“Money meant for workers in the trekking industry, was

shamelessly spent on private junkets,” said one NTB official. The audits show that TAAN officials did not even bother to produce bills of expenses which they claimed in many cases.

Two years ago, the PAC

instructed the NTB to stop the TAAN from collecting the TIMS revenue from trekkers and it is NTB which prints TIMS cards. Following parliament’s intervention, NTB stopped giving TIMS cards but TAAN printed its own cards and is collecting fees from trekkers.

TAAN President Chandra Prasad Rijal says the newly-elected executive committee is ready to investigate any irregularities, but says the TAAN should not be punished for crimes committed by its past office-bearers. “Chop off the infected finger, not the hand,” he says.

The NTB signed another agreement last year allowing the TAAN to spend the TIMS revenue in exploring and promoting trekking routes. Trekking agencies not involved in the TAAN say the new agreement is just a cover up of irregularities.

Tired and demoralised

Trekking loots

City OfficeBakhundol, Lalitpur

Tel: 977-01-5529210/11

Printing PlantHattiban, Lalitpur, Nepal Tel: 977-01-5250017/18

[email protected]:

Page 14: Nepali times #786

14 NATION 11 - 17 DECEMBER 2015 #786


Perched on top of terraced slopes and commanding a stunning view of Bauddha

Himal, Barpak was once famous for its bucolic setting popular with homestay backpackers,



relatively good infrastructure and round-the-clock electricity.

All of that was destroyed in the 25 April earthquake. Now, eight months later, as the temperature dips to minus at night most of the town’s 15,000 residents continue to live in flimsy makeshift shelters. With remittance from Gurkha soldiers,

Barpak is better off than most other villages in northern Gorkha, it got a lot of media attention and emergency relief in the weeks after the quake.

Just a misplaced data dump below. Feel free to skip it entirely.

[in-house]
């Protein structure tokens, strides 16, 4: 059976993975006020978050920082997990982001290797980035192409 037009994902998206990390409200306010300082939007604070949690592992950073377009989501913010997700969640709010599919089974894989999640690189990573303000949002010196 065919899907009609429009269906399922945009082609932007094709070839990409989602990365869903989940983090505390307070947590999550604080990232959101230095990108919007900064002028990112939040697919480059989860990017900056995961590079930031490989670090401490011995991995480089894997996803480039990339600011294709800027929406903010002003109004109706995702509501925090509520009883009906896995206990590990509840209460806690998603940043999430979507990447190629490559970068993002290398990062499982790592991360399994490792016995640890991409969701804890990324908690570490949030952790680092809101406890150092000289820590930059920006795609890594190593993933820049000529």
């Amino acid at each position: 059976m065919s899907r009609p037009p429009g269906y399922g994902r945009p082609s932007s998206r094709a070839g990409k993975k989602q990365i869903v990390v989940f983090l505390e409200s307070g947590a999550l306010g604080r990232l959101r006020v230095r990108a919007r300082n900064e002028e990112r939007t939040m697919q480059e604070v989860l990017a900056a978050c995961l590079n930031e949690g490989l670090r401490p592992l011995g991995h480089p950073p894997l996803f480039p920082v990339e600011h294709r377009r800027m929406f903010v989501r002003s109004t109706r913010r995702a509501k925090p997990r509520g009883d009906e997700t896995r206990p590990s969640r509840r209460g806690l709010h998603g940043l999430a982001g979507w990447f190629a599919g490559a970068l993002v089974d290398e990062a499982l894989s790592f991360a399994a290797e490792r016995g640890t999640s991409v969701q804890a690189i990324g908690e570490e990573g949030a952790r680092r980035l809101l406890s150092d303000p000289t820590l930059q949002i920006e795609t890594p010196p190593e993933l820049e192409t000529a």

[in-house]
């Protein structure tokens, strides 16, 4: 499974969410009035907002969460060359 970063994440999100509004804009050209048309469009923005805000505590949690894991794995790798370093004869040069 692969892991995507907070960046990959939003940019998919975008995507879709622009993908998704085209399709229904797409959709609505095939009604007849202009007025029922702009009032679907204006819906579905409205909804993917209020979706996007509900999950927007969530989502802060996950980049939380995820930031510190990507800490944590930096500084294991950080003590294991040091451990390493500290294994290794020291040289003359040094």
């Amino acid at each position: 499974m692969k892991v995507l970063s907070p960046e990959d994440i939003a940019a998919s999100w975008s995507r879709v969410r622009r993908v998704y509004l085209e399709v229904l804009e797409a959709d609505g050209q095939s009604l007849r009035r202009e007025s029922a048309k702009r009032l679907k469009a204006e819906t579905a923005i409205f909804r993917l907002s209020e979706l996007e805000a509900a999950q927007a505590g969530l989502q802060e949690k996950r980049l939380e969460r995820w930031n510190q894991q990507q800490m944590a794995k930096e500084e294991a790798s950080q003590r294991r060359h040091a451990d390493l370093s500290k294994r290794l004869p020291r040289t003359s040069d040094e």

But even here rebuilding houses has been agonisingly slow. Rubble from collapsed structures still lay strewn across the village and only a handful of houses have

been rebuilt. If this is the situation in Barpak, one can imagine what it is like in remoter settlements like Uiya and Keraunja.

“We believed the government would help build our homes, but after waiting and waiting we have realised that we have to rebuild our village on our own and not rely on others for help,” says

At the epicenter eight months after the earthquake

STICKS AND STONES:A mason takes a break from building a traditional stone house. A woman crushes stones at a reconstruction site in Barpak. (below, left)Scenic Barpak with Bauddha Himal in the background. (below, right)

Page 15: Nepali times #786

nation 1511 - 17 december 2015 #786

n Back in Barpak

pics: AyeshA shAkyA

A mong the many Nepali individuals and groups

that galvanised relief to survivors of the April earthquake, the one that stands out is the organisation of overseas Nepalis, Help Nepal Network (HeNN) which has raised more than $1 million mainly for housing, health and rebuilding schools.

Although HeNN has been active since 1999 to fundraise among the Nepali diaspora for development projects in Nepal, it has been after the earthquake that HeNN has really grown and spread its activities.